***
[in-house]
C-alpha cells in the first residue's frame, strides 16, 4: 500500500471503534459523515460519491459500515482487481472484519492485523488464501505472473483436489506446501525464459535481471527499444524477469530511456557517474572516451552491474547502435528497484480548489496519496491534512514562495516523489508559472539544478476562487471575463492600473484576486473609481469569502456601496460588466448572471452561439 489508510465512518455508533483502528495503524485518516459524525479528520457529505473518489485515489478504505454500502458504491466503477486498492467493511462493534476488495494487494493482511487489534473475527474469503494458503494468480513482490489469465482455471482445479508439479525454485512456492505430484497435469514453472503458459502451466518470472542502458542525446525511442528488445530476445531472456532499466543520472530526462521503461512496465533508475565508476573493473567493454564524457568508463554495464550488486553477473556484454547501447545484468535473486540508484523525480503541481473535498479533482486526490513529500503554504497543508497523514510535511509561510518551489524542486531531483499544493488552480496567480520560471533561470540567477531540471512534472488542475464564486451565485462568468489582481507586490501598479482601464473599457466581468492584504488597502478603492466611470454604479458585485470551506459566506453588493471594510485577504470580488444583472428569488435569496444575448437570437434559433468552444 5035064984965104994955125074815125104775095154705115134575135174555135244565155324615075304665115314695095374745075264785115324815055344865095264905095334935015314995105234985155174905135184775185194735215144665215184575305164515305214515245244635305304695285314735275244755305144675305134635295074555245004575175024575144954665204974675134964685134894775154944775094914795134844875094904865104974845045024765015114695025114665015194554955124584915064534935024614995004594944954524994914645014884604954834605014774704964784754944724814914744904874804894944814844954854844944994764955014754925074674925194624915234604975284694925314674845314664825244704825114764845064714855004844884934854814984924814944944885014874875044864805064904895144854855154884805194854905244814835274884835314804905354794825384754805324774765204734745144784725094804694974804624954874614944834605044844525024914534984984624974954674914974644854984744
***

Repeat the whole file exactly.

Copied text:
[in-house]
C-alpha cells in the first residue's frame, strides 16, 4: 500500500471503534459523515460519491459500515482487481472484519492485523488464501505472473483436489506446501525464459535481471527499444524477469530511456557517474572516451552491474547502435528497484480548489496519496491534512514562495516523489508559472539544478476562487471575463492600473484576486473609481469569502456601496460588466448572471452561439 489508510465512518455508533483502528495503524485518516459524525479528520457529505473518489485515489478504505454500502458504491466503477486498492467493511462493534476488495494487494493482511487489534473475527474469503494458503494468480513482490489469465482455471482445479508439479525454485512456492505430484497435469514453472503458459502451466518470472542502458542525446525511442528488445530476445531472456532499466543520472530526462521503461512496465533508475565508476573493473567493454564524457568508463554495464550488486553477473556484454547501447545484468535473486540508484523525480503541481473535498479533482486526490513529500503554504497543508497523514510535511509561510518551489524542486531531483499544493488552480496567480520560471533561470540567477531540471512534472488542475464564486451565485462568468489582481507586490501598479482601464473599457466581468492584504488597502478603492466611470454604479458585485470551506459566506453588493471594510485577504470580488444583472428569488435569496444575448437570437434559433468552444 5035064984965104994955125074815125104775095154705115134575135174555135244565155324615075304665115314695095374745075264785115324815055344865095264905095334935015314995105234985155174905135184775185194735215144665215184575305164515305214515245244635305304695285314735275244755305144675305134635295074555245004575175024575144954665204974675134964685134894775154944775094914795134844875094904865104974845045024765015114695025114665015194554955124584915064534935024614995004594944954524994914645014884604954834605014774704964784754944724814914744904874804894944814844954854844944994764955014754925074674925194624915234604975284694925314674845314664825244704825114764845064714855004844884934854814984924814944944885014874875044864805064904895144854855154884805194854905244814835274884835314804905354794825384754805324774765204734745144784725094804694974804624954874614944834605044844525024914534984984624974954674914974644854984744